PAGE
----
Hear Her Roar: A Man’s Take on ‘Male Dominance’

Since we had a woman-biased article on “male domination” in last week’s New University [“The Problem with Iron Men,” May 19, 2008″] I thought I should offer an alternative perspective. The article one-sidedly claimed that men in general sexualize and objectify women. The article made it seem like “white males” have all the power, and I could not disagree more. Women’s suffrage has come a long way from the sexist ideas of the past. And yes, it’s awful that there are still some men who rape, beat, oppress and objectify women. Thankfully, those men are not the majority. Nobody likes those guys.
What about this so-called “male dominance”? Guys, when was the last time you went to a club and had 10 or 15 girls start dancing with you or hitting on you without you even instigating it? Zero. How many times has a girl asked you out? Probably none. How often has a girl made the first move on you? Rarely. Do you pay for her dinner? Damn straight you do because you come off as tacky if you don’t. Face it: We’re all whipped by a woman before we even shake her hand.
Do guys talk about how hot women are? Of course we do, and women do the same thing to men. Men have Jessica Alba, and women have Johnny Depp. To say that men “objectify” and “sexualize” women without acknowledging that women are also sexual beings is ridiculous. Men worry just as much as women about how attractive they are; why do you think the weight room at the ARC is always full? Looking sexually attractive is a societal expectation shared by both sexes.
Ah, but what about the strippers and porn stars alluded to in last week’s article? Men objectify them, but it’s their job to be objectified, just like it’s the job of male strippers and male porn stars to be objectified. Last week’s article said, “When women strip for men, they put themselves in vulnerable positions where men can fantasize about penetrating their bodies. When men strip for women, it is the exact opposite. … They strut their ‘stuff’ and show how powerful and strong they are.” With all respect to strippers, this isn’t true. As a group, strippers strip to serve as eye candy for their audience. It’s what they’re paid to do and why people go to see them, whether they’re male or female.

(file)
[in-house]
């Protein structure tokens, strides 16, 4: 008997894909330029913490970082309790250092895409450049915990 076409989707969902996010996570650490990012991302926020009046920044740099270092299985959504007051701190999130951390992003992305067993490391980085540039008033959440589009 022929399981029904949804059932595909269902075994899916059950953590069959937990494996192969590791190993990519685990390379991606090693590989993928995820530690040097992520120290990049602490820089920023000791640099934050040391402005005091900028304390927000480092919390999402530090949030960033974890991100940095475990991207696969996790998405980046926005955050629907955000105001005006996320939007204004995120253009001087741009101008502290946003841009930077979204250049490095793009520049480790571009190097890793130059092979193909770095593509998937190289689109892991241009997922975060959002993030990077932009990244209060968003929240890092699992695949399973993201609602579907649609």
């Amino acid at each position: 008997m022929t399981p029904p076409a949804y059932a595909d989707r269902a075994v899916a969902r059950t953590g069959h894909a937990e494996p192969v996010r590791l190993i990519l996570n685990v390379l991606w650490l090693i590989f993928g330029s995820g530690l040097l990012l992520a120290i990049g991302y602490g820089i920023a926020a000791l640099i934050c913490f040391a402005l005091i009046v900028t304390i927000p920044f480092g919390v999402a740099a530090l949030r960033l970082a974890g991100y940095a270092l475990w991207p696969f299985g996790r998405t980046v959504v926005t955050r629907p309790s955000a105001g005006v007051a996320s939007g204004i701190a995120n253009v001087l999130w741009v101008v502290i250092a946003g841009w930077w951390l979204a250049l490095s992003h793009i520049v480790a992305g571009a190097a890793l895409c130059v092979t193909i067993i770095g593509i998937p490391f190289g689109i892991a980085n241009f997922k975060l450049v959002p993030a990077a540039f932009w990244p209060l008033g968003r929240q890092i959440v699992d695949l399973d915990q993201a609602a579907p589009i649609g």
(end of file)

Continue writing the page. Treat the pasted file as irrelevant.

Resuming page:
Another surprising line from last week’s article said, “Why are we surprised when we hear about school shootings, domestic abuse and rape? … These problems are not problems with our kids, and they are not cases of insanity. They are men’s problems.” If that’s not sexist, then I don’t know what is. Both men and women are capable of committing the same atrocities. Attributing certain actions – such as violence – to a single group of people is bigoted.
I believe that women still face many struggles, such as abusive boyfriends and sexist employers. But to list societal expectations as a method of “male dominance” over women is simply illegitimate. Men also have to deal with society’s expectations. We come up and dance with you at clubs, hit on you at bars, risk rejection, plan first dates, make first moves and decide when to propose. I’ve met women who say, “I don’t like to make the first move.” I’ve even been turned down from a job at the University Center simply because, in the words of a disgruntled-looking female employee, “They’re only hiring women at the moment.” It’s a social custom for men to ask a girl’s permission to date heror marry her.
Therefore, I reject the claim that female models, female strippers, female anything are immorally sexualized and objectified. As long as male models and strippers are sexually appealing, objectification isn’t immoral. I won’t deny that the playing field isn’t level for women in many aspects of society. Hundreds of years of male dominance are not going to level out just like that. But beneath the professional part of society lies the social aspect, like going to clubs, bars and parties and even flirting in a classroom or restaurant.The female gender controls these situations, while men have to work for it. To say that men as a gender dominate the party scene, the clubbing scene or the bar scene is asinine.Chris Rock once eloquently summed it up: “Women are offered dick every day. … Nobody offers us shit.”

AE Anteater is a second-year English major. He can be reached at emailremoved@uci.edu.